In 1987 he wrote the following preserved article about RELAY and here is his obituary. May this early inventor rest in peace.
Well, part of it is that even a small payment can still incur a psychologically large cost. If each user post here on
Something similar happens when people have metered or capped Internet usage compared to at least nominally unlimited usage.
You really can't avoid this problem unless the micropayment is so small that it is likely not worth the cost to implement. I suppose if I knew that a year's worth of micro payments for me, for everything I use, was no more than about a dollar a year in total, it wouldn't be so much that it would feel like I was wasting money on the Internet. But because the average user doesn't want to spend a noticeable amount ever, and there really aren't that many users in comparison to sites, the resulting pie of money wouldn't be much to split up. (Especially once you reduce the amount to account for lower average incomes elsewhere in the world)
Option 2: Active editors. These forums are cultivated, maintained, and very ban-heavy. As a side-effect, the forum can be held responsible for third-party content.
Not true in the US (other than, potentially, with copyright issues and the like).
Remember, the CDA was intended to encourage providers to engage in censorship. Since the previous state of affairs was as you suggest, the way that they were encouraged to censor was to remove liability for material posted by third parties. But since many sites don't care, and the CDA protects them fully no matter what they do or don't do, it didn't really work out. Also other parts of the CDA turned out to be unconstitutional.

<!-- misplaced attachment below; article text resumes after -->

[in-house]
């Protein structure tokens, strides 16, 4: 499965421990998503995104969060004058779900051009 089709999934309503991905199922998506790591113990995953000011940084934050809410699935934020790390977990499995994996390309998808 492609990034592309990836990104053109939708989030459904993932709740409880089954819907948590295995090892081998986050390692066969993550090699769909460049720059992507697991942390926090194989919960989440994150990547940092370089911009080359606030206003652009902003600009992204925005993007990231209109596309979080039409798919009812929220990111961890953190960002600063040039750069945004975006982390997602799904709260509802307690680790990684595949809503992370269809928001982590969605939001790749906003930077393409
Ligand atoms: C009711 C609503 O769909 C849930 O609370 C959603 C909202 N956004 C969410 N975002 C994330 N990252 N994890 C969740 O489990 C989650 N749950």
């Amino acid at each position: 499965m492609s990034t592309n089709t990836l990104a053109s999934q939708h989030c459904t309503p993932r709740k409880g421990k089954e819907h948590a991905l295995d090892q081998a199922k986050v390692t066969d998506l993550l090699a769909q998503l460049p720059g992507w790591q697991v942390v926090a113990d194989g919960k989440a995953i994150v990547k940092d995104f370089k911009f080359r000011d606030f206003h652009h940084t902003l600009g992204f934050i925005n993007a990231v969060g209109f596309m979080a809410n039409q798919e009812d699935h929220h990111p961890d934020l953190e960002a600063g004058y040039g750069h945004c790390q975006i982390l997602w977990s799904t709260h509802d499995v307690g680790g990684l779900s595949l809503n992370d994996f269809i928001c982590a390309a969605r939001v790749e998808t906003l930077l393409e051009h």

Among the most "oversold as a cure" methodologies introduced to business development teams today is Scrum, which is one of several agile approaches to software development and introduced as a way to streamline the process. Scrum has become something of an intractable method, complete with its own holy text, the Manifesto for Agile Software Development , and daily devotions (a.k.a., Scrum meetings).
Although Scrum may have made more sense when it was being developed in the early '90s, much has changed over the years. Startups and businesses have work forces spread over many countries and time zones, making sharing offices more difficult for employees. As our workforce world evolves, our software development methods should evolve, too.
What do you think? Is Scrum still a viable approach to software development, or is it time to make way for a different way of doing things?
Those who claim the dead never return to life haven't ever been around here at quitting time.